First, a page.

Climate change is already causing hunger and it will only get worse. Yet last week, the European commission's proposal on climate and energy policy for 2030 did little to address this.
Instead, captured by the short term interests of Europe's dirty old industries, the commission opted to ignore the needs of the people and the planet.
Despite irrefutable evidence about the risks of climate change, the commission proposed to set emission reduction goals at a low 40 per cent by 2030. This is dangerous and goes against Europe's own economic interests. Europe has already cut 20 per cent of its emissions seven years before the 2020 deadline.
It is likely to reduce emissions by close to 30 per cent by 2020 without much extra effort. Cutting just 10 per cent more over the following ten years is lamentably unambitious. It will not provide the extra stimulus which new and innovative industries need to keep Europe ahead of the global low carbon race.
If European governments back this suggested EU target, we can kiss goodbye the chance of keeping global warming under two degrees Celsius. All world leaders agree that two degrees is the threshold, beyond which we will realise the worst impacts of climate change.
The recent droughts in the Sahel and the Horn of Africa have been linked to climate change. They give us a taste of the future, with lower agricultural yields and higher food prices for those who can least afford it.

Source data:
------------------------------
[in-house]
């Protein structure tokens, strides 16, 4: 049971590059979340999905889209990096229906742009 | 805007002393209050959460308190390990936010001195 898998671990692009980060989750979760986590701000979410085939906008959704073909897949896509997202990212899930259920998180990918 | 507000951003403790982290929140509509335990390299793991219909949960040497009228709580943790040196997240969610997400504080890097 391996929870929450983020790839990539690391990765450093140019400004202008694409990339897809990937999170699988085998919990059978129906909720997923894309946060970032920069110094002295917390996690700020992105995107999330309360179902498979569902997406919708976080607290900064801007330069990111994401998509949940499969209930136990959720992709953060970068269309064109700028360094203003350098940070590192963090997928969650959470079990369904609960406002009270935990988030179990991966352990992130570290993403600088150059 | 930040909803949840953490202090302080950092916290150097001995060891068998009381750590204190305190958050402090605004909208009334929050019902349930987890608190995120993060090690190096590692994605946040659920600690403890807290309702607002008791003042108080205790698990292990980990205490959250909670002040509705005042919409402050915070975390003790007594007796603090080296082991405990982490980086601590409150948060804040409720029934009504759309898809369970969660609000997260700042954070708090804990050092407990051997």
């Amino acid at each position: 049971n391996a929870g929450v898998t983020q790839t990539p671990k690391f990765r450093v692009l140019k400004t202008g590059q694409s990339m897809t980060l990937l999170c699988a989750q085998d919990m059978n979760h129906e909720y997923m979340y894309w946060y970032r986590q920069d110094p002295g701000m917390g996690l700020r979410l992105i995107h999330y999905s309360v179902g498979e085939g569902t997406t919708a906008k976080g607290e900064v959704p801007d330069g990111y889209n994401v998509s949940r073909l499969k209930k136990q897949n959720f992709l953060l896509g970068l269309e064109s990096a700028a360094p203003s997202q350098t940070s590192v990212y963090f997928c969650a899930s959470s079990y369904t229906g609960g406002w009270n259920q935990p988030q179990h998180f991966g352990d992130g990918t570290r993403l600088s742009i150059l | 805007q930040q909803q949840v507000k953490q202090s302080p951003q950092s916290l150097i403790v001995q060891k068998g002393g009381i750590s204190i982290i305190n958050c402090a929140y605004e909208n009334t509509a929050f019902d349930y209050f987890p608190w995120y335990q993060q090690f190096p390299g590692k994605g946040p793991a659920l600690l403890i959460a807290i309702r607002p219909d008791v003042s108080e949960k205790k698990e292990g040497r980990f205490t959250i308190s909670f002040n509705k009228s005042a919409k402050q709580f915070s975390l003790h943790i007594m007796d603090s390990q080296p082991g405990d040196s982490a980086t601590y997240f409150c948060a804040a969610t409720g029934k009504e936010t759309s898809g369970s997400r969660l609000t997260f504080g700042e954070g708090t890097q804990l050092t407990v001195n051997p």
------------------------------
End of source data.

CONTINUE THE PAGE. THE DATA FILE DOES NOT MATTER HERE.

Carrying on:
By 2030, staple food prices are expected to double, with climate change driving at least half of that increase. People in the developing world will feel this particularly hard, but so will people in eastern and southern Europe too, who spend a higher proportion of their income on food and where unemployment is high.
Even in Europe, agriculture which represents 3.5 per cent of the EU-28's GDP and employs 17 million people will be hit hard. In 2003, heat waves ripped away 36 per cent of agricultural production in some parts of Italy and cost the EU around €13bn.
This will happen more often unless climate change is controlled. Europe's has an even bigger problem, because it imports 72 per cent of its food from the developing world, from areas which are particularly vulnerable to the impacts of climate change.
We're at a tipping point. Business leaders from across the political spectrum called for tougher climate action at the world economic forum in Davos last week.
As climate change already begins to cause hunger and erratic weather upturns lives from the Philippines to the United States, the EU needs to set an ambitious agenda into the UN climate talks in Paris next year.
There is still time for Europe to show real leadership. European leaders will discuss the proposals over the next six months and many have indicated they want to see a more comprehensive package, including upping the target for emissions cuts.
When voting on this issue on 9 February, MEPs should give a clear signal to the commission and member state leaders that acting on climate change is not only the right thing for the planet, but the right thing for Europe too.